Published November 13, 2012
In an era of texting, Twittering, Facebooking and YouTub watching, the medical community is stuck in the past by still relying on fax machines and pagers to communicate.
Looking to pull the medical industry into the world of modern communication, Doximity.com is aiming to become the LinkedIn for health care professionals by allowing medical professionals to collaborate in a secure and HIPPA compliant environment.
“A big part of the goal is giving doctors a secure communication tool that’s up to modern standards,” says Alexander Blau, Doximity's medical director. “The health care communications backbone is a decade old.” While many doctors use cutting-edge technology in their own practices, Blau describes the health care industry as a whole as “very risk averse” and slow to adopt new means of communications like social networks.
Unlike other industries, health care professionals must coordinate care across a spectrum of specialists. It’s not uncommon for one patient to be treated by a general practioner and a specialist at the same time. Because health care is a team sport, Blau says having a place where care can be coordinated across all the different specialists in multiple locations and allow data to be shared securely is valuable to the medical field. “Health care needs a private network. “It’s about providing a tool for the frontline practioner and improving healthcare.”
Being able to collaborate in a social network will allow doctors to save time and quickly get opinions from peers, Blau claims. Patients also benefit from speedier and enhanced care because doctors can tap a network of experts and collaborate more efficiently.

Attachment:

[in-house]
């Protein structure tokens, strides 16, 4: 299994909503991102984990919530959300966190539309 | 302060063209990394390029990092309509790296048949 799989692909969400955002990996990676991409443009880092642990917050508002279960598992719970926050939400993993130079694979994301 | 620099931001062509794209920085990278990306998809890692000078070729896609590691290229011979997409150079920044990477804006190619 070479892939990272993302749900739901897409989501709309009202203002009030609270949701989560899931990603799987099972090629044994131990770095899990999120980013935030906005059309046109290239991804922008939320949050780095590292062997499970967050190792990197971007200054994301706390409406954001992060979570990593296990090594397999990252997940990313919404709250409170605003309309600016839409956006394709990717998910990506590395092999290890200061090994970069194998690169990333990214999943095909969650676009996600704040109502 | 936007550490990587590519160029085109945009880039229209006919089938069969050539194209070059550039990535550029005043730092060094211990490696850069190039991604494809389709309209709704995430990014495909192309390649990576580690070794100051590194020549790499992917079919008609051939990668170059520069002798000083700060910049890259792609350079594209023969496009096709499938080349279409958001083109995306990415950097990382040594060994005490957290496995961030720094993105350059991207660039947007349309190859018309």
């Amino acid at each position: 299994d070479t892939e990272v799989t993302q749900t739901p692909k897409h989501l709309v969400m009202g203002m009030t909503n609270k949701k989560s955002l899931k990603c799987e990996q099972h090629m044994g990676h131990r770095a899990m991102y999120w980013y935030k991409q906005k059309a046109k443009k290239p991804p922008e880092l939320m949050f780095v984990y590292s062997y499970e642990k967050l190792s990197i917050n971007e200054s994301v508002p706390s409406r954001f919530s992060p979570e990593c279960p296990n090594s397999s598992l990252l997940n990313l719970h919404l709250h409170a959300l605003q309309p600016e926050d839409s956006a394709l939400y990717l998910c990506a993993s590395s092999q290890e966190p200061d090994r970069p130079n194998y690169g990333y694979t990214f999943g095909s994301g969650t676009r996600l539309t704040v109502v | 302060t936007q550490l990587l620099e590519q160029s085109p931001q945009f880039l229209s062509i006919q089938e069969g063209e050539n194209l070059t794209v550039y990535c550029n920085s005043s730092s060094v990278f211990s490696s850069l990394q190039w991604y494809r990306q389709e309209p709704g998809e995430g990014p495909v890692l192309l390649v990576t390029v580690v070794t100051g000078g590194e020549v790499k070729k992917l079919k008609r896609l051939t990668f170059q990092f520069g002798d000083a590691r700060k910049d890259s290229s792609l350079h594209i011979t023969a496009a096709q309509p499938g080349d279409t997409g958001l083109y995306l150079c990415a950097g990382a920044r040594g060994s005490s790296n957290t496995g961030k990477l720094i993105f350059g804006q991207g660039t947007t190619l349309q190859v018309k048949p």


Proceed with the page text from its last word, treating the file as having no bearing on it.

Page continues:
Within Doximity, which is free to use, doctors can use a series of communications tools including the ability to securely text or fax another doctor or send an email. Doctors can even send files like patient records to each other. Because of tight laws surrounding privacy, Doximity ensures all communications are secure by building in end-to-end encryption, which means all communication being sent and received is password protected and encrypted so only the person it’s intended for can read it.
In addition to the ability to send other doctors in the 700,000 strong network a message, users can solicit answers to problems or questions. Doctors can also look up the contact information of other doctors within the network. “Doximity has a physician forum where physicians across the entire country can call on each other for their expertise. They can post difficult cases and ask for advice from experts in real time,” says Blau.
Because Doximity is web based and can be accessed by any device that has Internet access, the service can be useful in emergency situations, like Hurricane Sandy, which ravaged the East Coast and knocked power out to millions of people. According to Blau, Doximity saw a 30% spike in traffic during and following the storm as members turned to the service to get advice, communicate and access contact information because their normal means of communications were shutdown.
“We saw during the storm people who didn’t have access to their rolodex used it to search for the doctor they needed to coordinate with,” says Blau. “People didn’t have their phone lines. They were able to use their mobile devices to handle some of the communication they would normally do via their dedicated electronic health records.”
For Howard Luks, a New York-based doctor, Doximity became vital during the storm and afterwards. “It became my virtual water cooler,” says Luks. Even though Luks’ office server was down, he was able to post cases to doctors online all over the country as well as stay in touch with co lleagues in the storm’s path. “It proved enormously useful and my lifeline to connecting with colleagues,” he says.